Essay / Misc.

Broken Like Brooklyn

duke of flatbush

Here is the latest song by Terry Scott Taylor. He played it at a small concert last week and I can’t get it out of my head. He’s written dozens of songs that show him to be a Californian with deep roots in this region which seems rootless and placeless, and I know he’s been reflecting on the Californian mythos more intensely in the past few years. His 1998 album John Wayne (named for the Orange County airport) was subtitled “Orange Grotesques,” for example, and his 2000 solo album was about the Avocado Faultline. But in this latest song, “Broken Like Brooklyn” from the soon-to-be-released Lost Dogs Album The Lost Cabin and the Mystery Trees, Terry has set himself the task of thinking about his native California from a long way off: from New York. Having given himself that assignment, he has fastened on the perfect way to carry it out: by pondering the Dodgers’ move from Brooklyn to Los Angeles, and singing from the point of view of a New Yorker who feels the dislocation deeply. California’s big with myth in this song: not only do rivers get lassoed as in tall tales, but the Rose Bowl gets filled with guacamole! And an east coast soul yearns for the golden land of California boosterism, where everything’s new and big and unsullied. Instead of deflating California hype from within, this song draws you in to the melancholy of the western dream and makes you feel the whole country’s midcentury complicity in it. It also manages to make me nostalgic for a New York baseball team I have never cared about, and links it back behind the twentieth century with the “trolley dodging” line.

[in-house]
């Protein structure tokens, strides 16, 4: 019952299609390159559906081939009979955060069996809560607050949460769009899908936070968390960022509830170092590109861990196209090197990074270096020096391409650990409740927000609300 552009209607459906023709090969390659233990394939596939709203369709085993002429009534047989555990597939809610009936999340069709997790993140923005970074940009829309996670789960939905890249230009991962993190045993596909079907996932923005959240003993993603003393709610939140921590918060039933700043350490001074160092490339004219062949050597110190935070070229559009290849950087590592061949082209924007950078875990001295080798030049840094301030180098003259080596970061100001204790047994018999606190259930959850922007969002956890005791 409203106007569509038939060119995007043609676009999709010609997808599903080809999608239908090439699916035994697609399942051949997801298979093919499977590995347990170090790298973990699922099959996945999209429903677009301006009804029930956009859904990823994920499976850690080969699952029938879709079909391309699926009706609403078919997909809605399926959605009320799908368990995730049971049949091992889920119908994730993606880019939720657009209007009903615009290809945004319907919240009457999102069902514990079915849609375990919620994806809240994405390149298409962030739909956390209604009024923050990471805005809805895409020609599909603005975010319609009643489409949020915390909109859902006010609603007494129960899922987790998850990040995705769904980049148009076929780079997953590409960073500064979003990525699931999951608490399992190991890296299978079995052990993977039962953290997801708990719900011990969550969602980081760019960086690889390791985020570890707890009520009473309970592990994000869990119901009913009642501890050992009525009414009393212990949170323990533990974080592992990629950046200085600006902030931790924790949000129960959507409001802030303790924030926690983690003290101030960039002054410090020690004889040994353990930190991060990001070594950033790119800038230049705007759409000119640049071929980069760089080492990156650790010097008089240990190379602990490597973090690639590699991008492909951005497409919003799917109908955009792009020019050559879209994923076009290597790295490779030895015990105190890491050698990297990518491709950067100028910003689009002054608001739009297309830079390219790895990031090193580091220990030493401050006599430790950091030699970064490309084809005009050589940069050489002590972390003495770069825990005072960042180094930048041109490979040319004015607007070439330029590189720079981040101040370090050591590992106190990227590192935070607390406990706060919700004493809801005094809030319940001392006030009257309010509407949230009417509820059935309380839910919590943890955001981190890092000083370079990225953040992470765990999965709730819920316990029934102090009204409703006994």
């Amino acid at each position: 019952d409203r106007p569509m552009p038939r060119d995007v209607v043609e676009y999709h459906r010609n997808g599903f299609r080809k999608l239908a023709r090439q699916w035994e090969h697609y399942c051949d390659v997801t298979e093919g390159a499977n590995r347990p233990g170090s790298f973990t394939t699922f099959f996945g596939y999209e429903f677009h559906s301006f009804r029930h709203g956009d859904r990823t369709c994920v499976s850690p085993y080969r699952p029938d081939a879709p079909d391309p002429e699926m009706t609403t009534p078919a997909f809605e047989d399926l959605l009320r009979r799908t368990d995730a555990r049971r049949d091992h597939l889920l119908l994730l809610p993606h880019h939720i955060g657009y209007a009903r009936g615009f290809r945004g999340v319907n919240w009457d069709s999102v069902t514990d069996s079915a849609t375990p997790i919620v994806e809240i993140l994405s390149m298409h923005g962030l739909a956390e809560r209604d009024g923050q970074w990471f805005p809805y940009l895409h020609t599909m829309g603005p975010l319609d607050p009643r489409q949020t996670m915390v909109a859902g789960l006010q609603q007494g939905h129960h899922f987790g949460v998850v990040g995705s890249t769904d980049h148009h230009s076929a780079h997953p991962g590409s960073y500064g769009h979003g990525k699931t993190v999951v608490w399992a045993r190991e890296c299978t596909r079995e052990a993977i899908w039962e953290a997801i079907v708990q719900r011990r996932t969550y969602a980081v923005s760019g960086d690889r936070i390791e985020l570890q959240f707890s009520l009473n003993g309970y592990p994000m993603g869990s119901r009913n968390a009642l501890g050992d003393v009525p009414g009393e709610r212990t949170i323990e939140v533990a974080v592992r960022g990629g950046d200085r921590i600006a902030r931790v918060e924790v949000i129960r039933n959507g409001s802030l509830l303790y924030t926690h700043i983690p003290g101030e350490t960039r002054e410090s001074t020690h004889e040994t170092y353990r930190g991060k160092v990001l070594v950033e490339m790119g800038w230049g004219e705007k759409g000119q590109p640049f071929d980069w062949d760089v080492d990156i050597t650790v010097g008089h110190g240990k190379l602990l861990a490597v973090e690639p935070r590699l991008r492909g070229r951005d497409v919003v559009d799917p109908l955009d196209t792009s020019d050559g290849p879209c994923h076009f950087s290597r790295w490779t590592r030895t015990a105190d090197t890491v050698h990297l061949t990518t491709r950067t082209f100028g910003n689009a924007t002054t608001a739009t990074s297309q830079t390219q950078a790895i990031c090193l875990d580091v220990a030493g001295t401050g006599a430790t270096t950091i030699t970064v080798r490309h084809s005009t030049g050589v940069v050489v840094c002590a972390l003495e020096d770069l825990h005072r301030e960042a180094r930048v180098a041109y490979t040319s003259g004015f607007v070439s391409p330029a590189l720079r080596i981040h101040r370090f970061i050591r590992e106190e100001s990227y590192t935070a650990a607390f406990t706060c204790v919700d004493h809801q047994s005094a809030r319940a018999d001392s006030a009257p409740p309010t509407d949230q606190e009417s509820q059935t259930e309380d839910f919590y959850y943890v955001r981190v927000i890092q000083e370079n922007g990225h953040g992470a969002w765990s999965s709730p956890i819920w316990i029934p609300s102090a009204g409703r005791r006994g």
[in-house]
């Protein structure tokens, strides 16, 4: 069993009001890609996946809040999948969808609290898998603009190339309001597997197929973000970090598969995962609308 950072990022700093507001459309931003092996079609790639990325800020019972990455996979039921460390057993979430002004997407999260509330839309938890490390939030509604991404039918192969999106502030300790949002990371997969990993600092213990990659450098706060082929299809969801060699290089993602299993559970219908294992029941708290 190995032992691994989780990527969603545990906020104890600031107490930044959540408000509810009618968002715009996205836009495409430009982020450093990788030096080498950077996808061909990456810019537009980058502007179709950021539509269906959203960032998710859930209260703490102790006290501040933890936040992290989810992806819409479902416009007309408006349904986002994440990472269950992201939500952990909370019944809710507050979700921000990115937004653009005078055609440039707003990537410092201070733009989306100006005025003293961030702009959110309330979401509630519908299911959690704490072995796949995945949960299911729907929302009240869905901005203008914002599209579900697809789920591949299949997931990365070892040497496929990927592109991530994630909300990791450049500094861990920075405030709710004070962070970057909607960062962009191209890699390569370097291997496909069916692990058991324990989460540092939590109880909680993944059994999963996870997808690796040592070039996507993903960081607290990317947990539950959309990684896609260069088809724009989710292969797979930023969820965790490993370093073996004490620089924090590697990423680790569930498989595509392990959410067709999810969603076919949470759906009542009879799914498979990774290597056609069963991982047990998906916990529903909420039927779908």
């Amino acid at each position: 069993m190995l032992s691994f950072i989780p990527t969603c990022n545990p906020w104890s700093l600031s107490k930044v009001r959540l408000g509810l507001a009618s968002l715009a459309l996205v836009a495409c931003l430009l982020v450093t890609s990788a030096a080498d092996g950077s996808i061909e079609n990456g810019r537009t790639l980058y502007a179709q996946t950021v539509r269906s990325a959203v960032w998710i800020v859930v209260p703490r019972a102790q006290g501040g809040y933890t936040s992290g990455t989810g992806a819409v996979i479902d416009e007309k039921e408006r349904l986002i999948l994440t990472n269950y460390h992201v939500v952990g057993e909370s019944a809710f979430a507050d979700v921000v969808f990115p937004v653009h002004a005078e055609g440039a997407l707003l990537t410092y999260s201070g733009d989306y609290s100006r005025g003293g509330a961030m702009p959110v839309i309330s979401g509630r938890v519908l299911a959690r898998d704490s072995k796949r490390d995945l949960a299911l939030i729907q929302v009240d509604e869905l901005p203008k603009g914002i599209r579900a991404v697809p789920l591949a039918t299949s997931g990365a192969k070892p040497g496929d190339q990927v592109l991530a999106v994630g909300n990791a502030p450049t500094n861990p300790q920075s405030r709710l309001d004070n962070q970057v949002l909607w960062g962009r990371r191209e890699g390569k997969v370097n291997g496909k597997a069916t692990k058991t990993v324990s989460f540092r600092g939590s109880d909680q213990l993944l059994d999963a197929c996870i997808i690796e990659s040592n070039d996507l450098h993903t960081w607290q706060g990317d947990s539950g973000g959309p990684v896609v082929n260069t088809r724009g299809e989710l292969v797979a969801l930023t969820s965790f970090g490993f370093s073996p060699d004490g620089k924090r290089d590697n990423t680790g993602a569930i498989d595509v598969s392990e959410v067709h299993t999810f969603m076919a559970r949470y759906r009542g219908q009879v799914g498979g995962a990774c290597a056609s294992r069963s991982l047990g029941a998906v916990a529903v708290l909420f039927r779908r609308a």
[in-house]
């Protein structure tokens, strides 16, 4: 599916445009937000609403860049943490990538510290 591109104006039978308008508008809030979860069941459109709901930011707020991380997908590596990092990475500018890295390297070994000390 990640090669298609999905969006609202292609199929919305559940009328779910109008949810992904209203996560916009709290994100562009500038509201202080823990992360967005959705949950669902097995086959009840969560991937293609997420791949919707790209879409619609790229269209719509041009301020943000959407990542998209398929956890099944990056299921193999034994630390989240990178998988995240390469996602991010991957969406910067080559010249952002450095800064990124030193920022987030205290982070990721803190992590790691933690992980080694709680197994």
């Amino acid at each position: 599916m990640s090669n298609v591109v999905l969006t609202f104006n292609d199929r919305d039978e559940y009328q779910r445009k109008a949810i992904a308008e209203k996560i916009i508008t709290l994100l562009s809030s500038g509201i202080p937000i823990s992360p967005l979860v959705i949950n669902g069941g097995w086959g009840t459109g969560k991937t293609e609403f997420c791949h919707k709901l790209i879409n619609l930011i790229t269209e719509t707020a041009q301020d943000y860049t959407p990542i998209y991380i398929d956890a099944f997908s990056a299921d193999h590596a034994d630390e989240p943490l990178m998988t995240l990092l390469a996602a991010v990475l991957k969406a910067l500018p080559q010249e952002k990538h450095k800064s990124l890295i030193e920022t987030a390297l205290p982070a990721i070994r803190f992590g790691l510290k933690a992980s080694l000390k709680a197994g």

I make no guarantees that these lyrics are perfectly accurate, but I wanted to be the first to break the lyrics of a new Terry Taylor song on my blog. So here’s what I heard of “Broken Like Brooklyn.”

Once I dreamed I was Ponce de Leon
I’d grown so bitter and cold
You whispered, “Baby, I am Eureka
Without any redwoods or gold.”

So together we packed up the Airstream,
With Pepsis, Pall Malls, and Moon Pies
We lassoed the San Joaquin River
And I went along for the ride.

I dreamed faith was our precious cargo
Determination our boat
We sailed straight on through troubled waters
And around the Cape of Good Hope

Then we dressed ourselves in fringed buckskins
Having leveled that brownstone of ours
Beneath the Palos Colorados
We slept ‘neath a blanket of stars

Woke up broken like Brooklyn
The year the bums left
In the Bronx on a cold day
While our boys tan out west

Now we fly over junk yards and factories
Denny’s and transient hotels
Above the churches and bars and video stores
Black smoke and slaughterhouse smells

Touching down in the golden Sierras
We ate spinach quiches grown there
I wove a crown of boysenberries
Through your lemon-scented hair

While girls in bikinis and snow skis
In the desert cashed in their chips
Then filled the rose bowl with guacamole
We took our clothes off and went for a dip

Thought that we might go trolley Dodging
After reading a policeman his rights
Then we followed the Duke of Flatbush
And scaled the Boyle Heights

Woke up broken like Brooklyn
The year the bums left
In the Bronx on a cold day
While our boys tan out west

Always broken like Brooklyn
After losing the best
Old sunbleached bleachers and pennants
Stole the hearts from our chest

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